South Korea FSS: Cryptocurrency Not ‘Actual Currency,’ Should Not Be RegulatedDecember 20, 2017 6:23 pm
South Korea’s financial regulator presently has no plans to regulate the trading of digital currencies such as Bitcoin beyond “rules announced last week,” Cointelegraph reported Wednesday.
Financial Supervisory Service (FSS) based its decision on not considering digital currencies to be a substitute for money, since they are not legal tender in the country, the report said.
FSS Governor Choe Heung-sik said at a news conference the only role the regulator should play in the digital currency space is warning the public about potential risks.
“All we can do is to warn people as we don’t see virtual currencies as actual types of currency,” he said, “meaning that we cannot step up regulation for now.”
In addition, he said, the introduction of any cryptocurrency regulation in the country will only promote digital currency trading, as investors will think the watchdog already recognizes cryptocurrency as “actual” currency, the report said.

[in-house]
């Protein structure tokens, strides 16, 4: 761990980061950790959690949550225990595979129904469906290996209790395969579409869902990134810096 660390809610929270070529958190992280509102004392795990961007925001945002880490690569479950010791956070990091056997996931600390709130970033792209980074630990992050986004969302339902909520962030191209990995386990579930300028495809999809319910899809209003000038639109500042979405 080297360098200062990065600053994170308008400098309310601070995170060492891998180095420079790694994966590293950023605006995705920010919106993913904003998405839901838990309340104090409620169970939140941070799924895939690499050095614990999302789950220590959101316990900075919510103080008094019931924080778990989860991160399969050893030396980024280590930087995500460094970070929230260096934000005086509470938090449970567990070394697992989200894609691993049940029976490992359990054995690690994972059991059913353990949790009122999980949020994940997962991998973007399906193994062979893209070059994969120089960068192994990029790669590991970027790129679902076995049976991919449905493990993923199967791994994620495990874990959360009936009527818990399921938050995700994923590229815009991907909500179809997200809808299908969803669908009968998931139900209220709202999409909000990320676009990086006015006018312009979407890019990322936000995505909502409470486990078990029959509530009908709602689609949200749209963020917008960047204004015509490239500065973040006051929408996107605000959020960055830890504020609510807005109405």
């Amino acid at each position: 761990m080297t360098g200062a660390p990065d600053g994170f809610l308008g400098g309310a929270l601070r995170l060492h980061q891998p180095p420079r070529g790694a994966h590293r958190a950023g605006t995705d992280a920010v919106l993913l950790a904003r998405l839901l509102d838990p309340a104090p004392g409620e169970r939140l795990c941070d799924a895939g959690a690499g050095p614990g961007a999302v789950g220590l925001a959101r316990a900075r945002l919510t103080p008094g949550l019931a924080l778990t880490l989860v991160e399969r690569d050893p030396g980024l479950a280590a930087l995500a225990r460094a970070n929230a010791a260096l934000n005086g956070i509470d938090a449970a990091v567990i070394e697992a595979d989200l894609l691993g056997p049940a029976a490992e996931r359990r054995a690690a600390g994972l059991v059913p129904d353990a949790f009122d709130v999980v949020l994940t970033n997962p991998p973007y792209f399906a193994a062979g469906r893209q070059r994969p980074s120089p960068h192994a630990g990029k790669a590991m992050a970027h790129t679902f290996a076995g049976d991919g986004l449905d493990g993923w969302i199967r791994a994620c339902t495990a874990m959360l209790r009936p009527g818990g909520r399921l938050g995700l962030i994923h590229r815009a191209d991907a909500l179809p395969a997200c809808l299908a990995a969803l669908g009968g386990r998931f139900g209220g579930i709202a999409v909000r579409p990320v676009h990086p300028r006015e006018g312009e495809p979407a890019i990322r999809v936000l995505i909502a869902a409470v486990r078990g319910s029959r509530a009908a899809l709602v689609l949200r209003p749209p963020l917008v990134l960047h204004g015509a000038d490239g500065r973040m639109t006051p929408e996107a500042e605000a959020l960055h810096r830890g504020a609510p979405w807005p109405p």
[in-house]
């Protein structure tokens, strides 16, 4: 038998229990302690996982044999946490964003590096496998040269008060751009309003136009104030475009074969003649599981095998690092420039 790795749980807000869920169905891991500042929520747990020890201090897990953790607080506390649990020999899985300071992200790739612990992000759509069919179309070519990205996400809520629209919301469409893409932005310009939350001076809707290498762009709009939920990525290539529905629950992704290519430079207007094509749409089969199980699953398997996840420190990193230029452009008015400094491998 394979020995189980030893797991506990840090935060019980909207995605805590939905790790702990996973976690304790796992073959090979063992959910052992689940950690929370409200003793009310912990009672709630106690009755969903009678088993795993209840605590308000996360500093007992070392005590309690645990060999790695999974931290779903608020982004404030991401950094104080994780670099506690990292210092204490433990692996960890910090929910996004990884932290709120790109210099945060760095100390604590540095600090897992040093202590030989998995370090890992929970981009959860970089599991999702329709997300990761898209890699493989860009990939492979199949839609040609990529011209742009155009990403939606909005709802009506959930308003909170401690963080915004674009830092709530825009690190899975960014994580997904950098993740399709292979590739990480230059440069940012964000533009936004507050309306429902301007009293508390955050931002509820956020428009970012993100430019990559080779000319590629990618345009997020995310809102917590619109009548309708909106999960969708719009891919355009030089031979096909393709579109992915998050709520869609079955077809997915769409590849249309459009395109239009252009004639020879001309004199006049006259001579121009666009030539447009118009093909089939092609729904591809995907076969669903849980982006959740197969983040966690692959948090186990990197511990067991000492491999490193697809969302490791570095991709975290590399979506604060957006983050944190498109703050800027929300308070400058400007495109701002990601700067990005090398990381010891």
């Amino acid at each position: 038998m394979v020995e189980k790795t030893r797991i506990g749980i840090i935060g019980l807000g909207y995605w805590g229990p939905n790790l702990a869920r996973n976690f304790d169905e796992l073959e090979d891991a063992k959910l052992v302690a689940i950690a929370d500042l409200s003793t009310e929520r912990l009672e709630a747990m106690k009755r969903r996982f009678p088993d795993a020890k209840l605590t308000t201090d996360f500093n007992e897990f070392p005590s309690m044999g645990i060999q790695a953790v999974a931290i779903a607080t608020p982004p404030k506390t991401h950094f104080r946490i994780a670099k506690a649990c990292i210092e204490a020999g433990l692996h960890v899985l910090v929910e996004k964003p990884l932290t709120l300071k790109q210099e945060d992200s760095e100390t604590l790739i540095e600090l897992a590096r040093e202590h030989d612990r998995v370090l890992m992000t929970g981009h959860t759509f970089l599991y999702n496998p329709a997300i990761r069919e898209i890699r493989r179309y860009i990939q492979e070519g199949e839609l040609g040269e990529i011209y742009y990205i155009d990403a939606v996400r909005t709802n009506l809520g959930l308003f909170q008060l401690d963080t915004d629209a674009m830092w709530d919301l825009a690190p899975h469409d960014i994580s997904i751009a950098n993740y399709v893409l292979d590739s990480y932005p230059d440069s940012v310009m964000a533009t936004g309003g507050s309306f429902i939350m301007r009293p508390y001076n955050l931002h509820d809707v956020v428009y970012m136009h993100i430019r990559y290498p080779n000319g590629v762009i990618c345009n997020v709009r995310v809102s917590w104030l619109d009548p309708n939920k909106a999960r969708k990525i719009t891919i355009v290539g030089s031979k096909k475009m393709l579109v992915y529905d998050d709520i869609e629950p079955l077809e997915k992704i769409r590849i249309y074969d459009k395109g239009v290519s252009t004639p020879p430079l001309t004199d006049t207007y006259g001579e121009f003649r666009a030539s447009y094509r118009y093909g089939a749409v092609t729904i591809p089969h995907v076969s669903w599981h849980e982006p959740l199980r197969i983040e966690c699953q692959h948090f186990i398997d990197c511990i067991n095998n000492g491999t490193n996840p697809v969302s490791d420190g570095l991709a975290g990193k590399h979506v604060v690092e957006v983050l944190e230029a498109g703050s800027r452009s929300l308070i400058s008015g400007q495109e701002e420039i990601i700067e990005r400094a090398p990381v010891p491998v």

The FSS, he said in November, will not directly supervise the operations and activities of digital currency exchanges since the virtual currencies being traded are not legal tender in the country, the report said.
Instead, the government was content issuing several rules – rather than establishing firm regulations – to oversee the local Bitcoin and digital currency industry.
In the past, major exchanges were ready to undergo all sorts of regulatory and compliance steps should financial regulators decide to take action, the report said.
Apart from a number of already issued rules, the National Tax Service (NTS) is currently drafting a framework on how to effectively collect taxes on cryptocurrency trading transactions, the report said.
The NTS will most likely introduce capital gains taxes on companies and individuals who trade digital currencies, the report said.
– WN.com, Jack Durschlag